New York’s horrible year is about to get worse.
One estimate of the state’s population count, which has dwindled substantially in the last few years, indicates the state may lose not just one Congressional seat, but two.
The estimate was released by Election Data Services, Inc. (EDS), a political consulting firm specializing in redistricting, and the analysis and presentation of census and political data.
According to Jeffrey Wice, a redistricting expert and Adjunct Professor & Senior Fellow at the NY Census & Redistricting Institute, New York Law School, EDS based its estimate on the Census Bureau’s data, which, in turn, was gathered from an annual sampling of rolling state population data.
"EDS ran the statutory apportionment formula against the data and found that New York is on the “bubble” to lose either one or two congressional districts," Wice wrote in an email to journalists on Tuesday.
What does that mean?
Wice explained that if population estimates from April 1st are used, New York would lose one district.
"But because the pandemic extended the counting period, the Census Bureau also provided state population estimates as of July 1. If you use the July 1 data, then New York loses a second seat because it came up, I think, 24,000 people short of keeping that seat," Wice said.
Why would the population change from April to June? Wice said blame the pandemic.
"New York has been losing population since 2017. But New York lost an estimated 126,000 people this year probably because of the pandemic as well as the out-migration of people that we’ve been seeing for the last three years," Wice said. "And that’s very troubling."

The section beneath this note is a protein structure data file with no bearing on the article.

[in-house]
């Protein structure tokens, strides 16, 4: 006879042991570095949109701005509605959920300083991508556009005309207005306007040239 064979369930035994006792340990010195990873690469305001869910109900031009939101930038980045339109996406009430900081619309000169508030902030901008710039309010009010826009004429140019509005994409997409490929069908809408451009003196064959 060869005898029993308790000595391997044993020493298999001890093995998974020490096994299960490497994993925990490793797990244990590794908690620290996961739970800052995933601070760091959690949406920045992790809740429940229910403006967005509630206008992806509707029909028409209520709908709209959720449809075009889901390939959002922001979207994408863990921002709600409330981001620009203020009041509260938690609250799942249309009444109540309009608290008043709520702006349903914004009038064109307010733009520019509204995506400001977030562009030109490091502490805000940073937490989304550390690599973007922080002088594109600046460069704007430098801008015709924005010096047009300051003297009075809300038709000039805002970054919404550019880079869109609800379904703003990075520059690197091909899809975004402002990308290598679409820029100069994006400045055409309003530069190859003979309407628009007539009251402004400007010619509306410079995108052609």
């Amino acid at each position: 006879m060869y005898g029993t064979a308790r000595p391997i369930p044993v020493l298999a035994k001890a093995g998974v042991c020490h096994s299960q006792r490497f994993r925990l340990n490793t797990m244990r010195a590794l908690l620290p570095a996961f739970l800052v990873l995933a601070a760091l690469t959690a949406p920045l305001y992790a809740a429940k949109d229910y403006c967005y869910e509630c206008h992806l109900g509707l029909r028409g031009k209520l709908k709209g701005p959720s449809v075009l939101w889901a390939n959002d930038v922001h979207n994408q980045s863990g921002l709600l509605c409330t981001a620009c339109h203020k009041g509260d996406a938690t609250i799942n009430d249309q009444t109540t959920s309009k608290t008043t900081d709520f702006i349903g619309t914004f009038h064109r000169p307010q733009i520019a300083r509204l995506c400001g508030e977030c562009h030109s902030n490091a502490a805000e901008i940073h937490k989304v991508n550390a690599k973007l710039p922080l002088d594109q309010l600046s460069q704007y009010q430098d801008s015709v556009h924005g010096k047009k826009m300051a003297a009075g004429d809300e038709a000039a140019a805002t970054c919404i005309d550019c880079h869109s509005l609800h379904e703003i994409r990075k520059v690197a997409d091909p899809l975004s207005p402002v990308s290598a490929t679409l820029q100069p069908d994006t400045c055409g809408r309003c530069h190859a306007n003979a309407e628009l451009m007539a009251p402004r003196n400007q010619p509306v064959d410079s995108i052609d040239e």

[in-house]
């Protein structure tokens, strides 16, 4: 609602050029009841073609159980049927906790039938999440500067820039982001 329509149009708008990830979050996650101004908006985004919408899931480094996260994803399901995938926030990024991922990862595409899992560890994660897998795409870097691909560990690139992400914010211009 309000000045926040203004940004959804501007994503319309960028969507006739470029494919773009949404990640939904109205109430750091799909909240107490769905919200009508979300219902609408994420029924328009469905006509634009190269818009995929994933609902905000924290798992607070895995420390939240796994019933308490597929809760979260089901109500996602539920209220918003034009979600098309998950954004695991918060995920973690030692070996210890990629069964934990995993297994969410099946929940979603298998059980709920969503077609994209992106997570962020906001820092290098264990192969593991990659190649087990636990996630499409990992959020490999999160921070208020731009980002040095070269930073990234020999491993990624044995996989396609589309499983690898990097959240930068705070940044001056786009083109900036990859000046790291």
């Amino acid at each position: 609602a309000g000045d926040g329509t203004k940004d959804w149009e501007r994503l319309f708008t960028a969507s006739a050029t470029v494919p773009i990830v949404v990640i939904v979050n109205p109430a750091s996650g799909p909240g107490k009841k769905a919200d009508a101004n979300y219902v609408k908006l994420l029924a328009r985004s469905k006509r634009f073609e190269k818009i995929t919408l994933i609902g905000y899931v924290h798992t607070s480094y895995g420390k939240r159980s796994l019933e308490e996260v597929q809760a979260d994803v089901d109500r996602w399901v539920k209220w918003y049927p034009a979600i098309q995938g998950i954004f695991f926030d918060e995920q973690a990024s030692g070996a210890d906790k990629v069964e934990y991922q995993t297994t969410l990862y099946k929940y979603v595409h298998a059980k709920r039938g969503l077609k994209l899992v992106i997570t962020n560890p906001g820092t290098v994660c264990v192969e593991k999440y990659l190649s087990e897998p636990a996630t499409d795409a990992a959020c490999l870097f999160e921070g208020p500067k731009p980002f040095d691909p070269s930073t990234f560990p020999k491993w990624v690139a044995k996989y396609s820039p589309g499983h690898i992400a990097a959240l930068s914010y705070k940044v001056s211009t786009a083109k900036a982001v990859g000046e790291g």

Who will decide which date is used, April 1 or July 1?
No one will be deciding between the two dates. Instead, the Census Bureau will use the actual decennial census responses (rather than estimates) and make the best determination it can based on census counting methodology.
Will politics influence this decision? According to Wice, it depends on how much President Trump inserts himself into the process.
"We don’t know what Donald Trump will do between now and January 20. We don’t know if he’s going to demand incomplete and unfinished data from the Census Bureau and decide to release it on his own," Wice said. "We don’t know if he’s going to take the data from the Census Bureau and adjust it anyway he can, possibly to exclude undocumented immigrants, for which the data isn’t even complete."
The president has been pushing to exclude undocumented immigrants from informing apportionment since July.
"And if he does do anything before January 20, and the Census Bureau hasn’t released the final data, we don’t know if the House of Representatives will reject the reapportionment, not certify it, and whether (President-elect) Joe Biden can turn things around, provide more time and fix the mess that Trump might create," Wice continued.
The bottom line? A mercurial President has it in his power to make changes to the census that could affect New York State’s future representation in Congress.